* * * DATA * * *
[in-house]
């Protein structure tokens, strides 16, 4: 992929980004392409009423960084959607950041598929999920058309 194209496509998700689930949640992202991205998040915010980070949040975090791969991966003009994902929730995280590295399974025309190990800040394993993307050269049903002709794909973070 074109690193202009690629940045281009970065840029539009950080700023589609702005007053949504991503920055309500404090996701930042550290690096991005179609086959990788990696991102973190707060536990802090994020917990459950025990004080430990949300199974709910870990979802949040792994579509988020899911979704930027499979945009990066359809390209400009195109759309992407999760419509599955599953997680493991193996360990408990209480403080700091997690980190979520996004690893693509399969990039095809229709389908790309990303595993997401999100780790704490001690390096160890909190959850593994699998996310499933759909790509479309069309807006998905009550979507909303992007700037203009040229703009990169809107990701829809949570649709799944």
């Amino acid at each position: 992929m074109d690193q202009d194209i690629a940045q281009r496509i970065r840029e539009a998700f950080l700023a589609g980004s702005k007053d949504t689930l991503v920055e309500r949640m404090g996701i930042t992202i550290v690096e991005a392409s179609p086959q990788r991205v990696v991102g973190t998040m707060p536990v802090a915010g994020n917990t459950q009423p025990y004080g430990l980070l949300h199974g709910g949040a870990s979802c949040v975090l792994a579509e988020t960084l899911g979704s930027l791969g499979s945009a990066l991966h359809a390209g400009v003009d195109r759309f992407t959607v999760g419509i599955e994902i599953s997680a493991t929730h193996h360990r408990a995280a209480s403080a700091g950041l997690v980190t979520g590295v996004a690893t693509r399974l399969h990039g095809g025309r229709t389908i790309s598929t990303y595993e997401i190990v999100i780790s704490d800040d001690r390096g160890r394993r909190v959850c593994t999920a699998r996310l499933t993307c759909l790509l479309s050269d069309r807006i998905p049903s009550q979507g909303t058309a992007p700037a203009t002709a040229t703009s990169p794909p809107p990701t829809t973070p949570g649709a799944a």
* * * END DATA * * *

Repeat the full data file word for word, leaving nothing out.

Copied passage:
[in-house]
């Protein structure tokens, strides 16, 4: 992929980004392409009423960084959607950041598929999920058309 194209496509998700689930949640992202991205998040915010980070949040975090791969991966003009994902929730995280590295399974025309190990800040394993993307050269049903002709794909973070 074109690193202009690629940045281009970065840029539009950080700023589609702005007053949504991503920055309500404090996701930042550290690096991005179609086959990788990696991102973190707060536990802090994020917990459950025990004080430990949300199974709910870990979802949040792994579509988020899911979704930027499979945009990066359809390209400009195109759309992407999760419509599955599953997680493991193996360990408990209480403080700091997690980190979520996004690893693509399969990039095809229709389908790309990303595993997401999100780790704490001690390096160890909190959850593994699998996310499933759909790509479309069309807006998905009550979507909303992007700037203009040229703009990169809107990701829809949570649709799944």
């Amino acid at each position: 992929m074109d690193q202009d194209i690629a940045q281009r496509i970065r840029e539009a998700f950080l700023a589609g980004s702005k007053d949504t689930l991503v920055e309500r949640m404090g996701i930042t992202i550290v690096e991005a392409s179609p086959q990788r991205v990696v991102g973190t998040m707060p536990v802090a915010g994020n917990t459950q009423p025990y004080g430990l980070l949300h199974g709910g949040a870990s979802c949040v975090l792994a579509e988020t960084l899911g979704s930027l791969g499979s945009a990066l991966h359809a390209g400009v003009d195109r759309f992407t959607v999760g419509i599955e994902i599953s997680a493991t929730h193996h360990r408990a995280a209480s403080a700091g950041l997690v980190t979520g590295v996004a690893t693509r399974l399969h990039g095809g025309r229709t389908i790309s598929t990303y595993e997401i190990v999100i780790s704490d800040d001690r390096g160890r394993r909190v959850c593994t999920a699998r996310l499933t993307c759909l790509l479309s050269d069309r807006i998905p049903s009550q979507g909303t058309a992007p700037a203009t002709a040229t703009s990169p794909p809107p990701t829809t973070p949570g649709a799944a």